Leeds-based eating disorder service provides 'lifeline' online support during Covid-19 pandemic
A Leeds-based eating disorders service which took its expertise online during the pandemic has proved a major success in helping those who otherwise may have had to face their struggles alone.
Connect: The West Yorkshire Adult Eating Disorder Service, based at The Newsam Centre at Seacroft Hospital, launched its Instagram Live service at the start of the pandemic and since then its videos have amassed over 45,000 views.
Designed to offer vital support to those with eating disorders across the country during the Covid-19 lockdown, the service has hosted around 350 lives - which is more than 150 hours of content.
Connect had been using Instagram since 2019 but the team's new ‘Connect Conversations’ were launched by staff who wanted to do more during the pandemic to make sure no-one was left facing an eating disorder alone.
The conversations are recovery-focused and led by team members including psychological therapists, psychologists, dietitians, mental health nurses and peer support workers.
They have also been running a weekly online support group known as the ‘Hub’ on Zoom for further discussion opportunities.
Mary Franklin-Smith, social media and early intervention lead at Connect, said: “Everyone has innate health and can recover. The conversations we’re having online during the pandemic are really in line with that and we’ve received some great feedback.
“Our followers have told us we’re helping to break down barriers and that they’re now less scared of healthcare professionals because when they see us on Instagram or at the Hub, they can see that we’re human.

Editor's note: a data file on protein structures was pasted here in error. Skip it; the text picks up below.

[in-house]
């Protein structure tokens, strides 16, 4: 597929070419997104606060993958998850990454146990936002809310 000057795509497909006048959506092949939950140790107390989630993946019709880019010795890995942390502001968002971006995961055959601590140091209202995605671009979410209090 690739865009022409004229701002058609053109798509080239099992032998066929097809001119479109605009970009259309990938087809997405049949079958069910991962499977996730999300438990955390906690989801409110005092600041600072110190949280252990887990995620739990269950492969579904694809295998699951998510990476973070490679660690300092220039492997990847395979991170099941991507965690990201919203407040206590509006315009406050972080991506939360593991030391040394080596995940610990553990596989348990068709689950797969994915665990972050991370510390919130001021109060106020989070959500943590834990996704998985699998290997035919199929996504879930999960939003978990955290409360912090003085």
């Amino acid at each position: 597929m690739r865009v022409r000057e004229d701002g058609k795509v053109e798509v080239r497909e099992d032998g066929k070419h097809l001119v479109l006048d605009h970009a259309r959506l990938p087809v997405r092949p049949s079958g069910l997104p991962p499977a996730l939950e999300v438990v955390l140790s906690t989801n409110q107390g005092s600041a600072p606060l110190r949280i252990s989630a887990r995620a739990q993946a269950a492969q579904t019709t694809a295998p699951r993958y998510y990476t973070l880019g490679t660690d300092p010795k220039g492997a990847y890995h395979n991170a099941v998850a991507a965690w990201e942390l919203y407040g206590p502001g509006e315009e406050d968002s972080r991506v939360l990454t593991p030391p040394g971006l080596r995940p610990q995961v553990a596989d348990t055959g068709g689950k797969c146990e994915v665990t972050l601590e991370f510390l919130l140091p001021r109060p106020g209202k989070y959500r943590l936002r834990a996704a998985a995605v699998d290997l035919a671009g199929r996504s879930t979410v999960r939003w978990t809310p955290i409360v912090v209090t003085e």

“Eating disorders are isolating illnesses and we really want to help as many people as we can at a time when we’re all feeling a bit more isolated than usual.”
During the pandemic, Connect was recognised for its work on social media at the Health Business Awards, winning ‘Innovation in Mental Health’ category, and has been shortlisted for the national NHS Parliamentary Award for ‘Excellence in Mental Health Care’ category.
It has also been nominated for BBC Radio 4’s All in the Mind Awards by a follower who wanted to remain anonymous, but who described the online conversations as “a lifeline during lockdown".
Each ‘Connect Conversation’ starts with a suggested theme, such as self-compassion, regular eating or identity, but is shaped by those who join live and the questions and subjects they raise.
They are also regular slots to offer support with snacks, tackle myths surrounding food and eating disorders and support followers to set goals.
Abi Reynolds, 37, is a mum-of-two who was diagnosed with anorexia two years ago who has been able to access the Leeds-based help at her home, more than 200 miles away in Edinburgh.
“I was discharged from hospital not long before lockdown and support groups were pared down when lockdown hit.
“I was really keen to keep up momentum in my recovery and make sure I sustained my progress and I think Connect are offering a brilliant service.
“It’s little and often and it gives you a bit of a boost each day to help you keep on track and remind you that you’re not alone.
“Eating disorders are isolating illnesses at the best of times, let alone in lockdown."
How to access support:
The online support being offered by Connect is currently available to anyone affected by an eating disorder.
Regular live chats take place on the Instagram account @connectlypft at around 10am and 4pm each weekday. Those unable to attend live can watch these back via the service’s IGTV channel.
To access the Hub support group on zoom, email [email protected]
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